Muskegon County, about halfway up the eastern shore of Lake Michigan, grew up around the fur and lumber trades. At one point in the early 20th century, Muskegon was home to more millionaires than any other town in America. Today the largest employers are the health care system, local government, and manufacturing firms. The county is a regional destination for summer tourists.
Due in part to unevenly distributed social assets, Muskegon Heights, which has a much higher percentage of poor and minority residents, also has dramatically higher rates of crime and blight. County-wide, key issues include obesity and diabetes, tobacco and drug use, limited access to healthy food, adverse childhood experiences (ACEs) and racial inequity.
1 in 21, the umbrella organization for community health initiatives including Wellville, is a joint venture of the Rotary Club and the County’s Public Health department. It is a coordinating, rather than an operating, organization. Three institutions are leading much of the work, in coordination with a variety of partners: the Muskegon YMCA, Mercy Health (part of the Trinity Health System), and HealthWest.
Wellville Focus Areas
Collaborative Name 1 in 21 Healthy Muskegon County
Wellville Coordinator Jamie Hekker
Diabetes prevention The Diabetes Prevention Program (DPP) is run by the YMCA and funded by a 3-year CDC grant administered by Trinity Health. Since its inception it has scaled from 10 to 168 participants and has shown excellent results; currently, the Y is running 14 DPP classes across 11 locations. To fuel expansion, the YMCA has set up electronic referral systems for local physician partners and gets referrals from local Walmart stores. Program growth will help it become eligible for Medicare reimbursement and likely private-insurance reimbursement as well.
Healthy food Several public-private partnerships educate residents about healthy eating and facilitate access to healthy food for low-income residents. There is a farmers’ market in the City of Muskegon and a smaller one in Muskegon Heights. The community is at the point of launching a Phase II Food Hub, using a for-profit business model but with community benefit. Meanwhile, Hackley Community Care, a local FQHC, and Community Encompass, a local nonprofit, are collaborating to provide healthy food to patients who need it. Finally, the Community Foundation for Muskegon County created the HEALTHY Muskegon network, funded through the Kellogg Foundation and Michigan Health Endowment Fund, providing grants and technical support to local healthy-food nonprofits.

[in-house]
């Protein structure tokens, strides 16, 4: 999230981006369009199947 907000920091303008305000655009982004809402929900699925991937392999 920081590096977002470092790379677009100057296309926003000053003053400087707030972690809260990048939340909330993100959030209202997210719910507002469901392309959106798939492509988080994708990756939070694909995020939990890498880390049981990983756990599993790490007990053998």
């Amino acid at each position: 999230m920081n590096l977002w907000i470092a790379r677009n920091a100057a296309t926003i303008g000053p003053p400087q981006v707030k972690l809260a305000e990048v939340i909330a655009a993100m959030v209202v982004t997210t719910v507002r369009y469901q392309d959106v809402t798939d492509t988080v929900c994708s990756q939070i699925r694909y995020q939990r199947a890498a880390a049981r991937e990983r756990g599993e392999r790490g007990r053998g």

Social determinants Muskegon’s Community Health Innovation Region (CHIR) is one part of a multi-region State Innovation Model CMS grant being implemented by Mercy Health. CHIR work is focused on social determinants of health, improved clinical-care linkages with providers and community resources, and ultimately increased quality of care and health outcomes and decreasing healthcare costs. Similarly, Pathways to Better Health, funded and run by Mercy Health, addresses social determinants through wrap-around services.
Resilience and trauma-informed care HealthWest, the county’s behavioral health services provider, recently won a $4-million SAMHSA grant to examine ACEs and address child and neighborhood trauma through a system of care model. Its continuing work, including a trauma-sensitive schools initiative, has facilitated greater awareness of ACEs among providers, educators and others. HealthWest also runs a trauma-sensitive schools initiative, with quarterly professional learning events and a school leadership roundtable. In May 2018 it held ReCon: A Veteran’s Resilience Summit, with Dr. Vincent Felitti (co-principal investigator of the original ACEs study) as keynote speaker.
Parenting support Arbor Circle, a non-profit providing mental health and recovery services, is building collaboratives around parent education. Their Nurturing Parenting program serves residents referred through court order, and their Strengthening Families program is embedded in schools and in HealthWest. Boys & Girls Club and Early HeadStart and HeadStart are also serving several hundred high-risk children and indirectly their parents.